Jewish Leader of Hungary’s Anti-Semites
If history does act with cunning, as Hegel claimed, recent events involving Hungary’s extreme right wing Jobbik remind us that it does not always keep a straight face when doing so.
A better Hungary, according to Jobbik, the country’s third largest party, is a Hungary emptied of its Roma and Jewish communities. As a result, when a Jobbik deputy underwent genetic testing last month to prove his racial purity, the only surprise was that a scientific laboratory lent its name to the bogus enterprise.
Equally unsurprising, though for different reasons, was yesterday’s news that another Jobbik dignitary discovered that there was no need to undergo such testing. Csanad Szegedi, who serves as a Jobbik deputy in the European Parliament, was at a loss for words when he learned his parents were of Jewish origin. Worried that the discovery would crimp the anti-Semitic rants that had made him popular, Szegedi suggested that what made for a true Hungarian was not “racial purity” but “the way one behaves as a Hungarian.”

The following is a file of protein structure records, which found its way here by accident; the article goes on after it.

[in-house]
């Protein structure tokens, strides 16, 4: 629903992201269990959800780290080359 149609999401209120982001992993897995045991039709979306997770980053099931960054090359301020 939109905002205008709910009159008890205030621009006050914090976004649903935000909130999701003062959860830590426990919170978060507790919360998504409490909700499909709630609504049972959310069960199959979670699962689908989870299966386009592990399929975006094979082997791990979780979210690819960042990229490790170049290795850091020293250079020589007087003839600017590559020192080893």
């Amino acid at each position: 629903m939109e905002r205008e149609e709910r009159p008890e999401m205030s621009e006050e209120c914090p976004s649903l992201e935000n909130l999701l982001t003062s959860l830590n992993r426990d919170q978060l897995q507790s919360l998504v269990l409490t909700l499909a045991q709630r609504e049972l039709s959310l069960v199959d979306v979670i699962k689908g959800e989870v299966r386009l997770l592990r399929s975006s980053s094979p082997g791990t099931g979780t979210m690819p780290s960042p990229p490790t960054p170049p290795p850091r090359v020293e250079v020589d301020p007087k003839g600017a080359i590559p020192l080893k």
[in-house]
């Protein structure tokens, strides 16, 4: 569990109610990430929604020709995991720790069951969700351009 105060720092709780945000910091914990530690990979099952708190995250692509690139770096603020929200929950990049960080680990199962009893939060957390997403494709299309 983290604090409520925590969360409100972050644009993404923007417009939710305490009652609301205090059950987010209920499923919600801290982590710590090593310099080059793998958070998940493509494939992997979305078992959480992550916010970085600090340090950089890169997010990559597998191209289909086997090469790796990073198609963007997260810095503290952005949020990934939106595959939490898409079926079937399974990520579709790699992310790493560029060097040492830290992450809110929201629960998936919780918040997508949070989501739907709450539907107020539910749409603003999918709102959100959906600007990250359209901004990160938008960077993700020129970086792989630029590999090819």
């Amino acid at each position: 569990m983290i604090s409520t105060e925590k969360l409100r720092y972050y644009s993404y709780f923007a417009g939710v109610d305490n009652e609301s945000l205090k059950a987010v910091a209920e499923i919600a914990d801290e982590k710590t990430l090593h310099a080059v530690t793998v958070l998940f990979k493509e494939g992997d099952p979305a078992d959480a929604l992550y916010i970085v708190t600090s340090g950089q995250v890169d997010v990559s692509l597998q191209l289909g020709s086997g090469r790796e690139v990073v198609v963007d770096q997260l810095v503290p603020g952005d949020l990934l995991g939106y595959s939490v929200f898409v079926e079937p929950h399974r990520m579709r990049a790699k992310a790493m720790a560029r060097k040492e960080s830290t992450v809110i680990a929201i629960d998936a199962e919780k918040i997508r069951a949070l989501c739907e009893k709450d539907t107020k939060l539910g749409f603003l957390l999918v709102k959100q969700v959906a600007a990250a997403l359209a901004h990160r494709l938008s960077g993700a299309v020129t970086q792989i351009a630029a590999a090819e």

Among the many ways to behave as a Hungarian are the models offered by Nicholas Horthy and Ferenc Szalasi. As leader of wartime Hungary, Admiral Horthy behaved as a traditional anti-Semite, grounding his worldview in his Catholic faith; as leader of the fascist Arrow Cross, Szalasi behaved as a modern anti-Semite, persuaded that the Jew (and Roma) were racially inferior to the Magyar.
While Csanad Szegedi frantically tacks between these two exemplars, we should keep in mind a third way to behave as a Hungarian: as Prime Minister Viktor Orbán. His ruling Fidesz Party has long sought to whitewash Hungary’s wartime behavior and repair the image of Admiral Horthy. Orbán has remained silent over the behavior of Jobbik’s gentile and Jewish anti-Semites — a silence as resistant to reality as Horthy’s title of admiral after Hungary became a landlocked nation.